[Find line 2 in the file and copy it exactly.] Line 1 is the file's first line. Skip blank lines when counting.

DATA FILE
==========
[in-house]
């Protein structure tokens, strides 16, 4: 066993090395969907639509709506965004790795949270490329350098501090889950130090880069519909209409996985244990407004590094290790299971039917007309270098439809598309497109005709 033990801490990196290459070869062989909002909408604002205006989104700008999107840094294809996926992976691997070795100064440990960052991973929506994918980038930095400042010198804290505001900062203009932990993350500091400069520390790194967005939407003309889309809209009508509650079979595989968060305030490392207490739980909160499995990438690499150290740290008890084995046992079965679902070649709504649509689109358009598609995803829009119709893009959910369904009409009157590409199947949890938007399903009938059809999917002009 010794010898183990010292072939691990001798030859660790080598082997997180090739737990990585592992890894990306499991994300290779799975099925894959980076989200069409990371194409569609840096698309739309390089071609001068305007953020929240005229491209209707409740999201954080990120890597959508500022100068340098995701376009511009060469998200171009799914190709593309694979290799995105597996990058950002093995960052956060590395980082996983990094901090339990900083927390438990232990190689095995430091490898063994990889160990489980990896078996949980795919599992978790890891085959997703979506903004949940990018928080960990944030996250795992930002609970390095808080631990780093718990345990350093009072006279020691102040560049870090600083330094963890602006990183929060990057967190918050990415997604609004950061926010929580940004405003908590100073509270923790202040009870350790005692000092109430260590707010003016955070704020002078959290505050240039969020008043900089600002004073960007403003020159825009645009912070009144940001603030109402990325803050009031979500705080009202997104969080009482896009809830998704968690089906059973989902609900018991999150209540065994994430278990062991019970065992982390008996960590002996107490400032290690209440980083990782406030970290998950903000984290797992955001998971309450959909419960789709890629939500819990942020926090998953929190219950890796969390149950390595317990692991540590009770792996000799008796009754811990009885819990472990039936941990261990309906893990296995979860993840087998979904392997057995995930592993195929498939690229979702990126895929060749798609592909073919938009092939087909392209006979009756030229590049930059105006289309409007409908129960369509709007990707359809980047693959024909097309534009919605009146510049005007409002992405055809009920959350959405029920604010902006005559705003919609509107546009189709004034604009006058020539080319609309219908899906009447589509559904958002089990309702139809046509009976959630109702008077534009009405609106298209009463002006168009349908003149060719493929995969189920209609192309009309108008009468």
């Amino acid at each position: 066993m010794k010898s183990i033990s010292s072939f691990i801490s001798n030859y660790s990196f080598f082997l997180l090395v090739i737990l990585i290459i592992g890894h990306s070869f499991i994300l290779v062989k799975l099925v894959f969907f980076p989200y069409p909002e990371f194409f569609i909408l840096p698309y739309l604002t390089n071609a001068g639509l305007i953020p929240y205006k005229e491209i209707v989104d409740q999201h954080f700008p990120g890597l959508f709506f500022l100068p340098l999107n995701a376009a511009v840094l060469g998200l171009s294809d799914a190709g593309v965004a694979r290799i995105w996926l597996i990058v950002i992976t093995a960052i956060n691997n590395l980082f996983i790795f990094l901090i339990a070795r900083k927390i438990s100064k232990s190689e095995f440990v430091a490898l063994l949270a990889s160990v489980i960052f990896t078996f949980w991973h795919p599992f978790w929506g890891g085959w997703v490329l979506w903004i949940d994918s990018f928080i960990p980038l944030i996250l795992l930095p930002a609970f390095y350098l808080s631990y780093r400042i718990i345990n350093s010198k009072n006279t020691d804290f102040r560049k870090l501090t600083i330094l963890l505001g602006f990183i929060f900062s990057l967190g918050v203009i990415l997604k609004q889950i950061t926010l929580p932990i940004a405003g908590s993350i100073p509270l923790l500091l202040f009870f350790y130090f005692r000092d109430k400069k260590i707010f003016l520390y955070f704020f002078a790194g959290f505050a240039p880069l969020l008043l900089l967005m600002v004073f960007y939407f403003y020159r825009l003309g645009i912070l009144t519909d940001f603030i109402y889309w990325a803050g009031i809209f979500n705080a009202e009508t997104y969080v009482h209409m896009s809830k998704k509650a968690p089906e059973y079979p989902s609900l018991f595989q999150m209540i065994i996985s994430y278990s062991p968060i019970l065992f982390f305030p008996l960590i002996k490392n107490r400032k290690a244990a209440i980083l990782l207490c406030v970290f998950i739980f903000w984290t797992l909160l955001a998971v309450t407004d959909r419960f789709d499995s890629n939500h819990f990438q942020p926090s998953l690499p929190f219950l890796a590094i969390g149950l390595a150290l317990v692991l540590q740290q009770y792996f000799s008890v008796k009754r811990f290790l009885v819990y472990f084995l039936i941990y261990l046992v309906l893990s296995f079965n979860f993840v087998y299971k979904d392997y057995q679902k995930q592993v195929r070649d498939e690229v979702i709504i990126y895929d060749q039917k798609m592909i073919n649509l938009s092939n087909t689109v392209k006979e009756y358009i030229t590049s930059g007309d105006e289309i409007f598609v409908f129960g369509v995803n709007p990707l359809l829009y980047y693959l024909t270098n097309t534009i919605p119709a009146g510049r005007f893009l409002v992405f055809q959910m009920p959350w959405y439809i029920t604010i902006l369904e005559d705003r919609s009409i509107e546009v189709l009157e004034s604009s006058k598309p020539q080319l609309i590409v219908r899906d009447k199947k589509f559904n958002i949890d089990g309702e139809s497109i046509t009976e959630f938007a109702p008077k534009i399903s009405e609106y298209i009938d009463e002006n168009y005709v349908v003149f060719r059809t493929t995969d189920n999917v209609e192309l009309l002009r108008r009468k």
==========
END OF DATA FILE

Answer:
């Protein structure tokens, strides 16, 4: 066993090395969907639509709506965004790795949270490329350098501090889950130090880069519909209409996985244990407004590094290790299971039917007309270098439809598309497109005709 033990801490990196290459070869062989909002909408604002205006989104700008999107840094294809996926992976691997070795100064440990960052991973929506994918980038930095400042010198804290505001900062203009932990993350500091400069520390790194967005939407003309889309809209009508509650079979595989968060305030490392207490739980909160499995990438690499150290740290008890084995046992079965679902070649709504649509689109358009598609995803829009119709893009959910369904009409009157590409199947949890938007399903009938059809999917002009 010794010898183990010292072939691990001798030859660790080598082997997180090739737990990585592992890894990306499991994300290779799975099925894959980076989200069409990371194409569609840096698309739309390089071609001068305007953020929240005229491209209707409740999201954080990120890597959508500022100068340098995701376009511009060469998200171009799914190709593309694979290799995105597996990058950002093995960052956060590395980082996983990094901090339990900083927390438990232990190689095995430091490898063994990889160990489980990896078996949980795919599992978790890891085959997703979506903004949940990018928080960990944030996250795992930002609970390095808080631990780093718990345990350093009072006279020691102040560049870090600083330094963890602006990183929060990057967190918050990415997604609004950061926010929580940004405003908590100073509270923790202040009870350790005692000092109430260590707010003016955070704020002078959290505050240039969020008043900089600002004073960007403003020159825009645009912070009144940001603030109402990325803050009031979500705080009202997104969080009482896009809830998704968690089906059973989902609900018991999150209540065994994430278990062991019970065992982390008996960590002996107490400032290690209440980083990782406030970290998950903000984290797992955001998971309450959909419960789709890629939500819990942020926090998953929190219950890796969390149950390595317990692991540590009770792996000799008796009754811990009885819990472990039936941990261990309906893990296995979860993840087998979904392997057995995930592993195929498939690229979702990126895929060749798609592909073919938009092939087909392209006979009756030229590049930059105006289309409007409908129960369509709007990707359809980047693959024909097309534009919605009146510049005007409002992405055809009920959350959405029920604010902006005559705003919609509107546009189709004034604009006058020539080319609309219908899906009447589509559904958002089990309702139809046509009976959630109702008077534009009405609106298209009463002006168009349908003149060719493929995969189920209609192309009309108008009468």